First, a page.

If the input string represents a valid calculation, this has to be interpreted into domain calls. If you put interpretation in the model, the model is tied to a particular input format. Clearly, that's cutting across the presentation/domain layers. It's definitely the job of the controller layer to identify the request and map this to domain calls. In this case the controller migth make several manipulations of the model, in sequence:

    PHP Code:
                    $calculator =& new Calculator;
                    
    $calculator->add(4);
                    
    $calculator->add(30);
                    
    $calculator->divideBy->(2.5);
                    
    $calculator->subtract(30); 
    IMHO, that's true. Suppose a desktop calculator, where the user click a button. As you can see, there's no string to be parsed. So, I would hava my model, and a layer above the model, that translate the input. And this layer, I could swap as I need.
    That's the right way to me, cause it's very loose coupling.

  13. #63
    SitePoint Wizard DougBTX's Avatar
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    Quote Originally Posted by neves
    IMHO, that's true. Suppose a desktop calculator, where the user click a button. As you can see, there's no string to be parsed.


    The string I'm talking about is the line which reads "1234567890x2" in the image above.

    I guess validation of the input is easier there, as the only symbols that can get in the string are directly related to the buttons on the calculator I don't think that the controller side of the validation should go beyond checking that the input consists only of things which can result from button presses.

    So, I would hava my model, and a layer above the model, that translate the input. And this layer, I could swap as I need.
    See the zips above, they do this! Compare web.php with cli.php.

    You still need the parser if you want to support the command line. Whether you think the M/C line is drawn on the left or the right of the parser, you still need one I find that when I have more work to do in the controller than the model, there is probably something wrong. I guess McGruff prefers a simple model to a simple controller. In this project, we can use tools like Lemon to generate the model from simple grammar rules, so you get simplicity in M and C without sacrificing power!

    Douglas
    Last edited by DougBTX; Jun 4, 2005 at 14:54.
    Hello World

  14. #64
    SitePoint Wizard DougBTX's Avatar
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    Quote Originally Posted by neves
    Let's take the windows calculator as inspiration
    My one comes up with something like this from microsoft.com!



    Hello World

  15. #65
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    The Parser is really part of a "request model" rather than the problem domain. It carries out controller-layer logic (interpreting input & mapping this to a response) rather than the actual calculations themselves. Other aspects of the request model are the basic GPC checks mentioned above.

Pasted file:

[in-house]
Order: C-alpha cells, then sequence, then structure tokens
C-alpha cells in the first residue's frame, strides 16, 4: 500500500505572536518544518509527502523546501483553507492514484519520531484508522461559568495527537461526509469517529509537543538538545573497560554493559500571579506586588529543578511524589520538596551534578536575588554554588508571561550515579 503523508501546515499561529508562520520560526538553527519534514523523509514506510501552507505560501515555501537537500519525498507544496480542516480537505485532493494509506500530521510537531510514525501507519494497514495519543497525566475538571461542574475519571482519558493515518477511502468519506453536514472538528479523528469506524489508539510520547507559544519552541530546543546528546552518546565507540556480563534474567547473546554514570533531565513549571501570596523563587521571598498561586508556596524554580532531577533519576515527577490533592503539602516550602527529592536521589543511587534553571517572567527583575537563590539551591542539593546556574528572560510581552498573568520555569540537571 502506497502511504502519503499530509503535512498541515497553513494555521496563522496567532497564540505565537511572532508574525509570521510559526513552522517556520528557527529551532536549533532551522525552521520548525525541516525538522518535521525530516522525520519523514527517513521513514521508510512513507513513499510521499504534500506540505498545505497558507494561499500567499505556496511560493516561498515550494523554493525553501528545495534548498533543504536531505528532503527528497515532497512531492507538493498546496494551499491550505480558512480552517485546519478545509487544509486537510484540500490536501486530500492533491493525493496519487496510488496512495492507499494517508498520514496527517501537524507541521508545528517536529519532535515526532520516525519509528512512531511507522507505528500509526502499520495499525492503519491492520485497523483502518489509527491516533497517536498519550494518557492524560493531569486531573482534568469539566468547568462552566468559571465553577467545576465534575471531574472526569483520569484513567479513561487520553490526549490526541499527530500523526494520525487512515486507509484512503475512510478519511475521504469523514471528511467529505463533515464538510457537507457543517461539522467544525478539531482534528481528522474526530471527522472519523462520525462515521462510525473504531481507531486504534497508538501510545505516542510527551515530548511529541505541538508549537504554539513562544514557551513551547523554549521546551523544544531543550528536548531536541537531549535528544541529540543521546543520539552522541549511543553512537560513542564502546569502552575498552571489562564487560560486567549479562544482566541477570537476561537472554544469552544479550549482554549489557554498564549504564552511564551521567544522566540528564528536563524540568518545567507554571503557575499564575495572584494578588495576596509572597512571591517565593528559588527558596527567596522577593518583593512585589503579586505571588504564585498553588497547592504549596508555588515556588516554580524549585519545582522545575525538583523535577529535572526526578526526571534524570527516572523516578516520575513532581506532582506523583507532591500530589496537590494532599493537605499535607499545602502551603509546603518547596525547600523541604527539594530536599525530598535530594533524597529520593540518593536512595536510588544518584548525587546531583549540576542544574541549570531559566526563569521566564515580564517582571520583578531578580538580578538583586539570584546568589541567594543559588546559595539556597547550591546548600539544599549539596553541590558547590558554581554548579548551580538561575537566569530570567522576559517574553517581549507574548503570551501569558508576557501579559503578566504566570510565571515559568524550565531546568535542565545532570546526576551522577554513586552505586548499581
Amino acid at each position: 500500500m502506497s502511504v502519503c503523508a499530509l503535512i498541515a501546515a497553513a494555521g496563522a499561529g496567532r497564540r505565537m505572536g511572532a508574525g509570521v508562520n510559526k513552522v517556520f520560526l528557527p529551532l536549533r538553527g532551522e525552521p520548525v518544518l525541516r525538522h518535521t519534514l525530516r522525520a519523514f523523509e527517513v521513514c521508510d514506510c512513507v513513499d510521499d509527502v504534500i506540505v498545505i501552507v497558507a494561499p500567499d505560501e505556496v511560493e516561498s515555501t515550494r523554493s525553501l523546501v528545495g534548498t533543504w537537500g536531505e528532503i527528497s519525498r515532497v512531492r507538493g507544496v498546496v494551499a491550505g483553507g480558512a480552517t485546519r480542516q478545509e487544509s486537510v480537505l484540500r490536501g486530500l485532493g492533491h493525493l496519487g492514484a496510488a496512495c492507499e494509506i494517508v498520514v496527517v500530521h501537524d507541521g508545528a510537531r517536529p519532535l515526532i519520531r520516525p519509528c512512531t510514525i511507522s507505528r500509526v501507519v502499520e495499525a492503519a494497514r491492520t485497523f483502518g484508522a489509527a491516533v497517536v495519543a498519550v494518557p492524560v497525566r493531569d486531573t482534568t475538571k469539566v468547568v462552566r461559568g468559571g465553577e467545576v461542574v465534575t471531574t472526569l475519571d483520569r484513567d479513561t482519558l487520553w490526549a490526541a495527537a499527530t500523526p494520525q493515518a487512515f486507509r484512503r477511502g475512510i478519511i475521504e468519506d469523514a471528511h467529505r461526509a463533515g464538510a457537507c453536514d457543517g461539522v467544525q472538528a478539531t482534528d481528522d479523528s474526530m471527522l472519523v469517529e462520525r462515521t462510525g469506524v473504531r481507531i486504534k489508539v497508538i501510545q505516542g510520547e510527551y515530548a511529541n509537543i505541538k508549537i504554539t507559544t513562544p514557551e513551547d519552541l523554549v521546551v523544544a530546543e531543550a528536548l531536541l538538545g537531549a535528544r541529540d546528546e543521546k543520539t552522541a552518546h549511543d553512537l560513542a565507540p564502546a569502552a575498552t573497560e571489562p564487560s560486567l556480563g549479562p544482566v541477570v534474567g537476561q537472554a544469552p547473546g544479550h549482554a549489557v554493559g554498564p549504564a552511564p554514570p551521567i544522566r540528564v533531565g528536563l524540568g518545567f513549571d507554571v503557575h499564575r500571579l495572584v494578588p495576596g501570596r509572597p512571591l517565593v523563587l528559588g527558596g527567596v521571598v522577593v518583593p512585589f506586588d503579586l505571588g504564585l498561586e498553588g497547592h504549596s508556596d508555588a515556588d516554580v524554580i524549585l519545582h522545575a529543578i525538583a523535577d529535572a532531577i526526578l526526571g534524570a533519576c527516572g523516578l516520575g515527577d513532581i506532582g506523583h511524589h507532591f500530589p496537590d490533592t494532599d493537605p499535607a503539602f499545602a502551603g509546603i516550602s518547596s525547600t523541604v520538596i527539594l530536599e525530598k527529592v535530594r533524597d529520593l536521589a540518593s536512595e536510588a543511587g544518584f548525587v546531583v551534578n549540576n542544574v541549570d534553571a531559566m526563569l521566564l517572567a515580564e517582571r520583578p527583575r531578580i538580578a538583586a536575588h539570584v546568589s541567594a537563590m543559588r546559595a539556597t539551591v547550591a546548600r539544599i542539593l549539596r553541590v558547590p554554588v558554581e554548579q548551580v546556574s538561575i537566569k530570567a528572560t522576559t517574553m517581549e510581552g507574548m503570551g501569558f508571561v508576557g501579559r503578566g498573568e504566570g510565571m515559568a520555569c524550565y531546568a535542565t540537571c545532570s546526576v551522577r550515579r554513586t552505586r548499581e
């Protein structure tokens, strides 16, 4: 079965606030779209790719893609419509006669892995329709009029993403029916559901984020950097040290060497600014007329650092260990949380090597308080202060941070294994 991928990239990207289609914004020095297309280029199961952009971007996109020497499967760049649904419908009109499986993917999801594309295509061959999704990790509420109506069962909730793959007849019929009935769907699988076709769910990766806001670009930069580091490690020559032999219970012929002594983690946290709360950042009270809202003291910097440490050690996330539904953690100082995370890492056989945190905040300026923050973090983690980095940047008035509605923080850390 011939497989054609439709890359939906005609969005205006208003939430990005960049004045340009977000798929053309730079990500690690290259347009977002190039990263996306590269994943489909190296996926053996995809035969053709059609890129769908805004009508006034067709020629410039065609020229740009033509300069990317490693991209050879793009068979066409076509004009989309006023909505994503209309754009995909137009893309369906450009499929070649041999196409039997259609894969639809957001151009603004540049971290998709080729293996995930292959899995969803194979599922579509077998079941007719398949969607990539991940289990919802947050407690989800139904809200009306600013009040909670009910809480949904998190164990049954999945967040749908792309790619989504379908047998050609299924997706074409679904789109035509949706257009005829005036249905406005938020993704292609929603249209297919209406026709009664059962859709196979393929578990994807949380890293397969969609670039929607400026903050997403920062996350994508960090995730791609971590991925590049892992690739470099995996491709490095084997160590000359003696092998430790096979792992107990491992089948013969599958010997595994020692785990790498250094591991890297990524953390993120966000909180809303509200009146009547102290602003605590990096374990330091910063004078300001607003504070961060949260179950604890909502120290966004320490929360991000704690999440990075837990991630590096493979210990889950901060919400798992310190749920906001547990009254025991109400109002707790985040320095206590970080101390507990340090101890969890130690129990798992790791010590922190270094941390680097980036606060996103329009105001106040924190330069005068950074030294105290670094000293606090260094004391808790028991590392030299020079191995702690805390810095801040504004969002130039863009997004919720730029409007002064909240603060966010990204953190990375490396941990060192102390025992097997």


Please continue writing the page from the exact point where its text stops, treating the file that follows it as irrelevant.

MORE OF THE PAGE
Not by definition, I think, since the Parser does not determine what view to display. I think it should be considered a model object.

  16. #66
    SitePoint Wizard DougBTX's Avatar
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    Quote Originally Posted by McGruff
    The Parser is really part of a "request model" rather than the problem domain. It carries out controller-layer logic (interpreting input & mapping this to a response) rather than the actual calculations themselves.
    How would you separate the parser from the calculations in this example? Currently the atomic calculations themselves are in the private yyReduce method of the ExpressionParser class. What benifit would this give us in the CLI case?

    Douglas
    Hello World

  17. #67
    simple tester McGruff's Avatar
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    Quote Originally Posted by DougBTX
    How would you separate the parser from the calculations in this example?
    I don't know. I didn't look at the code - just tried to think it through starting from the POST string. Is the parser doing the calculations as well as the input parsing? That doesn't sound good.

    I'm sticking with the view that the problem domain associated with a calculator is calculation, not input string parsing. I suppose it might be convenient to blur the two together and I guess you can "de-normalise" an application design as you might with db design, provided you're fully aware of possible consequences.

  18. #68
    SitePoint Wizard Ren's Avatar
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    Quote Originally Posted by McGruff
    I don't know. I didn't look at the code - just tried to think it through starting from the POST string. Is the parser doing the calculations as well as the input parsing? That doesn't sound good.
    I could have written it like

    PHP Code:

    interface Expression
    {
        function 
    getValue();
    }

    class 
    SubExpression implements Expression
    {
        protected 
    $expression;
        function